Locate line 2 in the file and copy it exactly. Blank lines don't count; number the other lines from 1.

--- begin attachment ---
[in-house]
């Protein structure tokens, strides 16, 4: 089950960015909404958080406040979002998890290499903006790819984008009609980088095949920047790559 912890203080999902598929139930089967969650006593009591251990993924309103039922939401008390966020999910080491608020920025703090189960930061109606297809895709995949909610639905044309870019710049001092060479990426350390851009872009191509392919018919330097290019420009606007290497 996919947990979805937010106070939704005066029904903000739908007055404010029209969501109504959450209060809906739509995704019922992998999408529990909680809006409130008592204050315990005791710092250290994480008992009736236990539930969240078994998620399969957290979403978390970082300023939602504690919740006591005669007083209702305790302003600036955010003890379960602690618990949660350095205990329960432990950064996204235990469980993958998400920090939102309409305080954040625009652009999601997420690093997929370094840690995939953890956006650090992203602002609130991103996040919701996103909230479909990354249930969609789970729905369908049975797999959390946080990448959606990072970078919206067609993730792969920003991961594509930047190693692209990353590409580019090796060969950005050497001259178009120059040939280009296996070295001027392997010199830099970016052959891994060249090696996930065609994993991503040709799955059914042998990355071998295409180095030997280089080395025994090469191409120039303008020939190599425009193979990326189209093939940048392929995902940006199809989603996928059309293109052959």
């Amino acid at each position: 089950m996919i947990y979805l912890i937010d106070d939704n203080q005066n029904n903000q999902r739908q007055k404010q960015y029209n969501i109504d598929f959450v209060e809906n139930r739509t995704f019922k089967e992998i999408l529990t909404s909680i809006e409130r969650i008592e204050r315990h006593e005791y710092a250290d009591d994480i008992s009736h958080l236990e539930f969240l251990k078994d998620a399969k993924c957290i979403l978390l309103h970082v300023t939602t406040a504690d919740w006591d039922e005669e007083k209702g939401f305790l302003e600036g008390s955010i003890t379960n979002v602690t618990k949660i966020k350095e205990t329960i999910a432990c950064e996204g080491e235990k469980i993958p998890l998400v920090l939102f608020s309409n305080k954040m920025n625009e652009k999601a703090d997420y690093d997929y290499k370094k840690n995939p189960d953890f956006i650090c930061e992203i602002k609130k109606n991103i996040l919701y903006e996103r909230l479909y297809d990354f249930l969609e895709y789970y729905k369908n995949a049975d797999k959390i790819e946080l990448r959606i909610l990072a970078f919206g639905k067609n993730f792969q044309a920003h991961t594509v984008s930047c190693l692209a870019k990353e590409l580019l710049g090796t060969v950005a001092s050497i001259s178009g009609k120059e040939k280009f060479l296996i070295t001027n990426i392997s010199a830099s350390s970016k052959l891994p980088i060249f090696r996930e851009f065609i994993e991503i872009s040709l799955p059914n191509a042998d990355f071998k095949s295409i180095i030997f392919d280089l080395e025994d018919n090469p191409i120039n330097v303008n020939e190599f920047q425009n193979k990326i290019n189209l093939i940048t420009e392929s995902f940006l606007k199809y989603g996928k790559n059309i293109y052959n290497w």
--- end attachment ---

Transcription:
């Protein structure tokens, strides 16, 4: 089950960015909404958080406040979002998890290499903006790819984008009609980088095949920047790559 912890203080999902598929139930089967969650006593009591251990993924309103039922939401008390966020999910080491608020920025703090189960930061109606297809895709995949909610639905044309870019710049001092060479990426350390851009872009191509392919018919330097290019420009606007290497 996919947990979805937010106070939704005066029904903000739908007055404010029209969501109504959450209060809906739509995704019922992998999408529990909680809006409130008592204050315990005791710092250290994480008992009736236990539930969240078994998620399969957290979403978390970082300023939602504690919740006591005669007083209702305790302003600036955010003890379960602690618990949660350095205990329960432990950064996204235990469980993958998400920090939102309409305080954040625009652009999601997420690093997929370094840690995939953890956006650090992203602002609130991103996040919701996103909230479909990354249930969609789970729905369908049975797999959390946080990448959606990072970078919206067609993730792969920003991961594509930047190693692209990353590409580019090796060969950005050497001259178009120059040939280009296996070295001027392997010199830099970016052959891994060249090696996930065609994993991503040709799955059914042998990355071998295409180095030997280089080395025994090469191409120039303008020939190599425009193979990326189209093939940048392929995902940006199809989603996928059309293109052959």